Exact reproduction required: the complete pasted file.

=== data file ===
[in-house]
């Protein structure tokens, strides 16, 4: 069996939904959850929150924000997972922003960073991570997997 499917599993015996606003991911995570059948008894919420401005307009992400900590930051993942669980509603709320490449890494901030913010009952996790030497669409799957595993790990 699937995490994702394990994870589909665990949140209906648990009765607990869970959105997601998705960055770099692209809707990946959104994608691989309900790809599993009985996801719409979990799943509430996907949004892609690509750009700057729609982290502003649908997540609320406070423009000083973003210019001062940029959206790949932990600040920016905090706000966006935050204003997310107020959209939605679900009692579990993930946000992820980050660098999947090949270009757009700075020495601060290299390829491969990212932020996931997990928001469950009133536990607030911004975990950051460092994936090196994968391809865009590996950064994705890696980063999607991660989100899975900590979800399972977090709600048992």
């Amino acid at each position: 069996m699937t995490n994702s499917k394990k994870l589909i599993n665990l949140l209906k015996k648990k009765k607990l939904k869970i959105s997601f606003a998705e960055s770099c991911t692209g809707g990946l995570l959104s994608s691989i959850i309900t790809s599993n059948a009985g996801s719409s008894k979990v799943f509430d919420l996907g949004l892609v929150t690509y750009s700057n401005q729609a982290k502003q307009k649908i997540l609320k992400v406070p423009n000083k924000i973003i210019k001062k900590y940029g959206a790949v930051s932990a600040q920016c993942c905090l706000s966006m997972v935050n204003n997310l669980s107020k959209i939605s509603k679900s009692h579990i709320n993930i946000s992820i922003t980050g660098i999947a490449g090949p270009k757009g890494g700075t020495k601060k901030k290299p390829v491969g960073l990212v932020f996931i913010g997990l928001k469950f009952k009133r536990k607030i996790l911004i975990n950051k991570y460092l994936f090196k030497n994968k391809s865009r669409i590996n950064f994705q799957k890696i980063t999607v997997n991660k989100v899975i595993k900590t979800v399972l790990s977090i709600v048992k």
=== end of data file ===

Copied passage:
[in-house]
């Protein structure tokens, strides 16, 4: 069996939904959850929150924000997972922003960073991570997997 499917599993015996606003991911995570059948008894919420401005307009992400900590930051993942669980509603709320490449890494901030913010009952996790030497669409799957595993790990 699937995490994702394990994870589909665990949140209906648990009765607990869970959105997601998705960055770099692209809707990946959104994608691989309900790809599993009985996801719409979990799943509430996907949004892609690509750009700057729609982290502003649908997540609320406070423009000083973003210019001062940029959206790949932990600040920016905090706000966006935050204003997310107020959209939605679900009692579990993930946000992820980050660098999947090949270009757009700075020495601060290299390829491969990212932020996931997990928001469950009133536990607030911004975990950051460092994936090196994968391809865009590996950064994705890696980063999607991660989100899975900590979800399972977090709600048992």
């Amino acid at each position: 069996m699937t995490n994702s499917k394990k994870l589909i599993n665990l949140l209906k015996k648990k009765k607990l939904k869970i959105s997601f606003a998705e960055s770099c991911t692209g809707g990946l995570l959104s994608s691989i959850i309900t790809s599993n059948a009985g996801s719409s008894k979990v799943f509430d919420l996907g949004l892609v929150t690509y750009s700057n401005q729609a982290k502003q307009k649908i997540l609320k992400v406070p423009n000083k924000i973003i210019k001062k900590y940029g959206a790949v930051s932990a600040q920016c993942c905090l706000s966006m997972v935050n204003n997310l669980s107020k959209i939605s509603k679900s009692h579990i709320n993930i946000s992820i922003t980050g660098i999947a490449g090949p270009k757009g890494g700075t020495k601060k901030k290299p390829v491969g960073l990212v932020f996931i913010g997990l928001k469950f009952k009133r536990k607030i996790l911004i975990n950051k991570y460092l994936f090196k030497n994968k391809s865009r669409i590996n950064f994705q799957k890696i980063t999607v997997n991660k989100v899975i595993k900590t979800v399972l790990s977090i709600v048992k």